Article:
The original Haverigg 1 windcluster used five Vestas V27 turbines, with a total rating of 1.125MW. It ran from August 1992 until November 2004, in which time it generated about 40,000 MWh. (To put that in context, a typical home consumes about 4.8 MWh in a year). In technical terms, this was an average capacity factor of 32.5%
It now seems difficult to believe, but back in 1991 we had trouble raising money for what proved to be such a successful project. We had a secure NFFO contract for the sale of the power at a known price and were planning to use proven Danish wind turbine technology, but still the financiers were wary.
Fortunately our then Chairman Glyn England had good contacts in the industry and with his help PowerGen agreed to join us in a joint venture. They financed 75% of the £1.0 million cost and our brave private shareholders came up with the equity. We also obtained a loan from Mercury Provident and in early summer of 1992 construction started. The project was commissioned on 5 August 1992. It was formally opened in December of that year by the then Minister for the Environment and Countryside, David Maclean at a ceremony hosted by the haverigg school.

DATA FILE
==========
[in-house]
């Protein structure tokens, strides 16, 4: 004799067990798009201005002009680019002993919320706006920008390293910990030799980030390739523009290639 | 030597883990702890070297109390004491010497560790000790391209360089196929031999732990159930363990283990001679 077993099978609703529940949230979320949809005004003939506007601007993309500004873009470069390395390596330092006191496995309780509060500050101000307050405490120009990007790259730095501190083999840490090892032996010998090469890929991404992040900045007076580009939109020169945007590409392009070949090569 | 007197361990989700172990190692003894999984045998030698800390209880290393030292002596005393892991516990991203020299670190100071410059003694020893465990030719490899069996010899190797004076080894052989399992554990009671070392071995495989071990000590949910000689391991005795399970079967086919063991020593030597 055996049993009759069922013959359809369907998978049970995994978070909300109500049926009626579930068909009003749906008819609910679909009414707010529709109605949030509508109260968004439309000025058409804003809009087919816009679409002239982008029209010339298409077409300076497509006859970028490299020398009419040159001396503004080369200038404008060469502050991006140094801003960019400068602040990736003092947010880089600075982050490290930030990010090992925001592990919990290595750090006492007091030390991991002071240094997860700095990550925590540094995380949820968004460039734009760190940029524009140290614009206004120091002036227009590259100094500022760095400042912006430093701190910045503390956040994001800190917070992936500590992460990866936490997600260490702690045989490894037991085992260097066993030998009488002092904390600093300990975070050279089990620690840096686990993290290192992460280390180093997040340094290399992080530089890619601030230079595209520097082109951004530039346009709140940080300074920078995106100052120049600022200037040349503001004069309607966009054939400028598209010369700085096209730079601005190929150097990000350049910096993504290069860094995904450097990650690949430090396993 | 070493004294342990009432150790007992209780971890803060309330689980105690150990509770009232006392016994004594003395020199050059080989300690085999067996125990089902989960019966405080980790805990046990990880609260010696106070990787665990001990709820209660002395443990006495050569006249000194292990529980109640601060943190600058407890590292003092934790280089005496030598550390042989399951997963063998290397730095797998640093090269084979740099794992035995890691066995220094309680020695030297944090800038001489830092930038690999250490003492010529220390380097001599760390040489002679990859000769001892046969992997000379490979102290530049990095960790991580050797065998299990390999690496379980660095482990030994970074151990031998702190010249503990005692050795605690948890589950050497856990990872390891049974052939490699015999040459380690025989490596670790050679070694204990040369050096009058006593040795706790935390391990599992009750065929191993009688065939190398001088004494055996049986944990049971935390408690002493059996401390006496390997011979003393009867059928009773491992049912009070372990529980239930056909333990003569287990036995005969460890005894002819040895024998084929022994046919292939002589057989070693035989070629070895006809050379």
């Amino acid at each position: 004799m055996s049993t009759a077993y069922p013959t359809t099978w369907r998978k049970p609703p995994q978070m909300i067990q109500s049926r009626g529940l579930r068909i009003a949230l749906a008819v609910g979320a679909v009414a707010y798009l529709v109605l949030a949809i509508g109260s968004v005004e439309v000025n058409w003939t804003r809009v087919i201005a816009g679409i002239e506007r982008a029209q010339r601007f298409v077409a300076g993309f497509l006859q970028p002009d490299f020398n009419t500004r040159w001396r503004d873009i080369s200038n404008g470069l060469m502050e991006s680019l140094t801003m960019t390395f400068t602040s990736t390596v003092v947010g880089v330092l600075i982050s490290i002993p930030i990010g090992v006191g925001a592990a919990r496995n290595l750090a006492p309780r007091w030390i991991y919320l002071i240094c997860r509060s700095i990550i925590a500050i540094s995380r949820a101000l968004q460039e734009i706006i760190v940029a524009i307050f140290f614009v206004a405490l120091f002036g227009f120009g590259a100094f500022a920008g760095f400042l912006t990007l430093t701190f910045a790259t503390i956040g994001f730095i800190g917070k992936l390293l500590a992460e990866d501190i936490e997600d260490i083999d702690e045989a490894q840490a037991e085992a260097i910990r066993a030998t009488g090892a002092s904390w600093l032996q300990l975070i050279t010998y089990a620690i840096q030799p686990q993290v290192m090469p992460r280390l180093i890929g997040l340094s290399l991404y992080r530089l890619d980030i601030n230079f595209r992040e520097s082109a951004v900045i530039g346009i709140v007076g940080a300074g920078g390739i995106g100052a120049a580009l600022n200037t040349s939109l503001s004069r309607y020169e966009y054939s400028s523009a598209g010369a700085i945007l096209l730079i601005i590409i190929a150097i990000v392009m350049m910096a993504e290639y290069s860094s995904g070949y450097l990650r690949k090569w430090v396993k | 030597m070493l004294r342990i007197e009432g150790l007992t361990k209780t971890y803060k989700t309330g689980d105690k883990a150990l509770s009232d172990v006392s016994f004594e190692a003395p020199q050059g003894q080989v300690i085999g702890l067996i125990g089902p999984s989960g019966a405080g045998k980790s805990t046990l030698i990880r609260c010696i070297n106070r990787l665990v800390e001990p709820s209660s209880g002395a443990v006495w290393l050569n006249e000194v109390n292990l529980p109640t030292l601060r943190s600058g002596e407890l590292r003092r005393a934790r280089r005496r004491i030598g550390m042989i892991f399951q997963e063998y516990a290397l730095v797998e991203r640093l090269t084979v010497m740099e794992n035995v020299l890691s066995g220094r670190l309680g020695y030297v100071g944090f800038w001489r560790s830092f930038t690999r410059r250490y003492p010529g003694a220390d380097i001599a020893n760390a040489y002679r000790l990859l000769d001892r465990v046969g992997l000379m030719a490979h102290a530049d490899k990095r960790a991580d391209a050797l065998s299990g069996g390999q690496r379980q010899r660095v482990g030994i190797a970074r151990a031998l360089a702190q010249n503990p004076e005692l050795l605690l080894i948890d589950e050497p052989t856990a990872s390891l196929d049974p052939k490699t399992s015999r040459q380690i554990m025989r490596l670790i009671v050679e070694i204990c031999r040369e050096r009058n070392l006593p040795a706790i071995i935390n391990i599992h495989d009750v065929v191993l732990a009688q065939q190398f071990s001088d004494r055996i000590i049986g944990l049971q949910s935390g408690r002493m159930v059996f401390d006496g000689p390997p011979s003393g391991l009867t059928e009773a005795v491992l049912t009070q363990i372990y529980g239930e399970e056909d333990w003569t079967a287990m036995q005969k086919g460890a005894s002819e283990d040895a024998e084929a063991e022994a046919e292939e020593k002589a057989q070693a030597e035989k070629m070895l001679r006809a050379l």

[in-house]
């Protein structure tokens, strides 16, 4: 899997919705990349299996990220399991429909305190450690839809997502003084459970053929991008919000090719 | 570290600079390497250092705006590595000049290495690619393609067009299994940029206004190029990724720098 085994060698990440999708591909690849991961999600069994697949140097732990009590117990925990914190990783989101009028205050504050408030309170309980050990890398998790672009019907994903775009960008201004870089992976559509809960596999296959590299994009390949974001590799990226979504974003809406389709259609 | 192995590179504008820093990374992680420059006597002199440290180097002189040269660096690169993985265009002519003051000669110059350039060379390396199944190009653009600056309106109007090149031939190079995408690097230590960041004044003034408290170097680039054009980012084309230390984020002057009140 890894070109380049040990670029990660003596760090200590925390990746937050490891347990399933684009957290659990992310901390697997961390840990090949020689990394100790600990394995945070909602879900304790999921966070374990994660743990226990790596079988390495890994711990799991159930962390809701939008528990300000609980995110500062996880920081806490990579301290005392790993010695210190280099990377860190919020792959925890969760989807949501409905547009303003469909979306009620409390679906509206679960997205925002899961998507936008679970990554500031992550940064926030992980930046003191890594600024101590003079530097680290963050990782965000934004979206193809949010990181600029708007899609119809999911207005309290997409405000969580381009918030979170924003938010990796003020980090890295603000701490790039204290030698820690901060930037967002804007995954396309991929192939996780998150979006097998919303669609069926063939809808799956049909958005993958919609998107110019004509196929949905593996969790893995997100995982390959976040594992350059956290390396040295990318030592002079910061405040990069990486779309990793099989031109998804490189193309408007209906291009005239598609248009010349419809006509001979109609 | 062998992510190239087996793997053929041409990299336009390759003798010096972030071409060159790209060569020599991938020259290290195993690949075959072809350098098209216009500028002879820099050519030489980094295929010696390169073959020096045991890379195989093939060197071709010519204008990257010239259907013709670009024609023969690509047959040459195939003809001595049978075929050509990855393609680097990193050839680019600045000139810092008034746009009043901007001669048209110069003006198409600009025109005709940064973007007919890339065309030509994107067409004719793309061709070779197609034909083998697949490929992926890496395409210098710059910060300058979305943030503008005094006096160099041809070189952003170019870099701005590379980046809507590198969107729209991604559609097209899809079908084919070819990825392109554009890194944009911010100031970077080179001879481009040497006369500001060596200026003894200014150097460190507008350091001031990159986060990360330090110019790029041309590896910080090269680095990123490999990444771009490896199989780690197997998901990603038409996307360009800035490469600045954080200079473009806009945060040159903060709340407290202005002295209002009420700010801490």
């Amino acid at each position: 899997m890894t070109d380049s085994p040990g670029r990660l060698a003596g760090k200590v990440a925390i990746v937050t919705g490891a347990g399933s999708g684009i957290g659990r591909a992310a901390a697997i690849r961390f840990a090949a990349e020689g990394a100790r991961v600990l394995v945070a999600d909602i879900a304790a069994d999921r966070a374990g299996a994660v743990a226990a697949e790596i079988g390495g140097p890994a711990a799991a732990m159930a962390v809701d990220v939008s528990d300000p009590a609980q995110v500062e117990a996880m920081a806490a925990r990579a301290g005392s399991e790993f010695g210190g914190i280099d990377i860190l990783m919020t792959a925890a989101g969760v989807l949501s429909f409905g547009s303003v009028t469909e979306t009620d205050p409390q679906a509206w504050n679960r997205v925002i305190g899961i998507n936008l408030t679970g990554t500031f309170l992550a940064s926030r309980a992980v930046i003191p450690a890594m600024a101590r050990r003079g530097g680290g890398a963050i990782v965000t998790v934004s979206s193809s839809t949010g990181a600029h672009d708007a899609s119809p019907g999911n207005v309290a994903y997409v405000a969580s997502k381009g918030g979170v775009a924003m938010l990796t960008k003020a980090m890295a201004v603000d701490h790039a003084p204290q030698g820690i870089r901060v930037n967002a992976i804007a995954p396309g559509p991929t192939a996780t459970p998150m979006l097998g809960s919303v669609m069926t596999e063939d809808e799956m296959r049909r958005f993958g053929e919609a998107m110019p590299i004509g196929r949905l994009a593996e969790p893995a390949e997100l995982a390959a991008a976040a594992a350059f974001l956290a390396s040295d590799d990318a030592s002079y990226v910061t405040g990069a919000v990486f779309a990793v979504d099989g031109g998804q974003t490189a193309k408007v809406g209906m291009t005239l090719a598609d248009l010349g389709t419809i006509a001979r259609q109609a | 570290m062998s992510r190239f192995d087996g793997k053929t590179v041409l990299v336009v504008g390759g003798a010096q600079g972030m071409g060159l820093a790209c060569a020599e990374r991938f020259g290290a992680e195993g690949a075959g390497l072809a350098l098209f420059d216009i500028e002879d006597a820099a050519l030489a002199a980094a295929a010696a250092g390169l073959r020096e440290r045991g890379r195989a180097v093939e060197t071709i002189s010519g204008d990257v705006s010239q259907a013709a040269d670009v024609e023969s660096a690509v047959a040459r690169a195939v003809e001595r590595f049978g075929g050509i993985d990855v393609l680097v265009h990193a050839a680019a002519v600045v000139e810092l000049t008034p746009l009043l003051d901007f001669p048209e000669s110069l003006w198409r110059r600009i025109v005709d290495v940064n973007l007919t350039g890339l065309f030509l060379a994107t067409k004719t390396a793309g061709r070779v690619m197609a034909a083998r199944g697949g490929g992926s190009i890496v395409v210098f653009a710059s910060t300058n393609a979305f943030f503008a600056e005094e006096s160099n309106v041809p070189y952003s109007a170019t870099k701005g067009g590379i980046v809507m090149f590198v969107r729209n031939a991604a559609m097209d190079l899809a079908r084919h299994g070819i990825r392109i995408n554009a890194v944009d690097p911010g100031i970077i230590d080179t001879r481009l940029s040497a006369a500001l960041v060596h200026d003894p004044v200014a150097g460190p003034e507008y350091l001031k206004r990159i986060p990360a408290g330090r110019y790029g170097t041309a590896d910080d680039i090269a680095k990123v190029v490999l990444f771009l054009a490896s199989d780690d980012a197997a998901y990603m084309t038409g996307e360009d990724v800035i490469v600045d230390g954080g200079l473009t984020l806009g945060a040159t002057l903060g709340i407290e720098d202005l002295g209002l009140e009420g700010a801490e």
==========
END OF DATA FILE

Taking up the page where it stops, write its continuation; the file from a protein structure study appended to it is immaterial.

The Friends of the Lake District said that “Windcluster’s first development in Cumbria [Haverigg 1] demonstrates that carefully located, small cluster of turbines can be acceptable in the environment.”
The V27 turbines were dismantled in 2004 to make way for the four larger V52 turbines, the Haverigg 3 windcluster. But old turbines never die, and the V27 workhorses have found new homes. Three have gone to Gigha where they are called the Dancing Ladies: Faith, Hope and Charity. The two others are now running in the north east of England.